Note: you can watch live-streamed concerts from this year’s Prague Spring music festival for free online at the official festival website. A new concert will be broadcast daily from May 12 through June 4 at 20:00.
Prague, April 20 (CTK) – The alternative programme of this year’s Prague Spring international music festival will include 11 live-streamed concerts from concert halls in Prague and Brno, freely accessible on the festival website and some broadcasts by Czech Television and Radio, Pavel Trojan has told CTK.
Trojan, the event’s spokesman, recalled that Prague Spring, which annually starts on May 12 and ends in early June, will take place online due to the current restrictions aimed to combat the novel coronavirus.
The programme will offer concerts of the Czech Radio Symphonic Orchestra (SOCR), the Prague Symphonic Orchestra FOK, the PKF – Prague Philharmonia and the Czech Philharmonic Orchestra (CF).
“We have agreed on alternative programmes involving a smaller number of players,” festival programme manager Josef Trestik said.
On May 27, the SOCR will play in live transmission under the baton of Robert Kruzik. The programme will include the Adagio by Krzysztof Penderecki, the renowned Polish composer who passed away recently.
The PKF concert on May 29 will be the Czech premiere of Michael Nyman’s harpsichord concert, with soloist Mahan Esfahani and conductor Jiri Rozen.
The FOK orchestra with conductor Tomas Brauner will offer the Verklarte Nacht by Arnold Schonberg, among others.
CF will offer two concerts each led by one of the orchestra’s chief guest conductors. The programme of the concert with Tomas Netopil is still under preparation. The other concert, under the baton of Jakub Hrusa, will present Ludwig van Beethoven’s compositions adapted for a string orchestra.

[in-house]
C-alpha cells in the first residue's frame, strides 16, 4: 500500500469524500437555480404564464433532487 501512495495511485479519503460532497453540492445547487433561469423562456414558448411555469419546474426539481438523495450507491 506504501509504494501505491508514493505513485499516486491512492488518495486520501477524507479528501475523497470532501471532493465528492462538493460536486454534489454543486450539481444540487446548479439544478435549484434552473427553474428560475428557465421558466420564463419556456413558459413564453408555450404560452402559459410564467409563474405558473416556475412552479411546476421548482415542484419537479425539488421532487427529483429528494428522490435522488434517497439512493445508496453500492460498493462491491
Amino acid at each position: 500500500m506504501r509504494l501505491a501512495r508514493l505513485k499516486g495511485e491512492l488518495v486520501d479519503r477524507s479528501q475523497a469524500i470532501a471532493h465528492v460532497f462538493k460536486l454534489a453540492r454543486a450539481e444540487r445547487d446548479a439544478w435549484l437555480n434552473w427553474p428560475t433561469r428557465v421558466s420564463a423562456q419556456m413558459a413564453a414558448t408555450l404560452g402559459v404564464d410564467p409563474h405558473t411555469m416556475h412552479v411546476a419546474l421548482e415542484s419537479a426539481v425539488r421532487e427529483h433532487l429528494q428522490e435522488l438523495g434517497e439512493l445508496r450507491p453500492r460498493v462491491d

One Prague Spring concert will be held for the first time in Brno this year. On May 20, the Brno Contemporary Orchestra will play world repertoire compositions plus the world premiere of Wild at Heart, a new composition Czech Jan Ryant Drizal has written for the festival.
A programme specially tailored for Prague Spring will also be offered by the Collegium 1704 and Collegium Vocale 1704 ensembles led by Vaclav Luks. Their May 18 concert in Prague Crossroads, a former church, will offer a confrontation of music of Johann Sebastian Bach and Czech Baroque author Jan Dismas Zelenka.
At a concert transmitted on May 25, renowned Czech baritone Adam Plachetka will perform Franz Schubert’s Winterreise cycle of songs, accompanied on the piano by National Theatre Orchestra’s conductor David Svec.
Multi-genre composer Lukas Sommer will play his compositions in Prague’s Technical Museum, surrounded by unique exhibits such as historical transport means. The concert will also feature countertenor Jan Mikusek.
Bedrich Smetana’s My Country cycle of symphonic poems, which annually opens the festival, each time with a different orchestra and conductor, cannot be performed live this year. However, Czech Television will broadcast selected fragments of the festival’s best opening concerts on May 11, on the eve of Smetana’s (1824-84) death anniversary.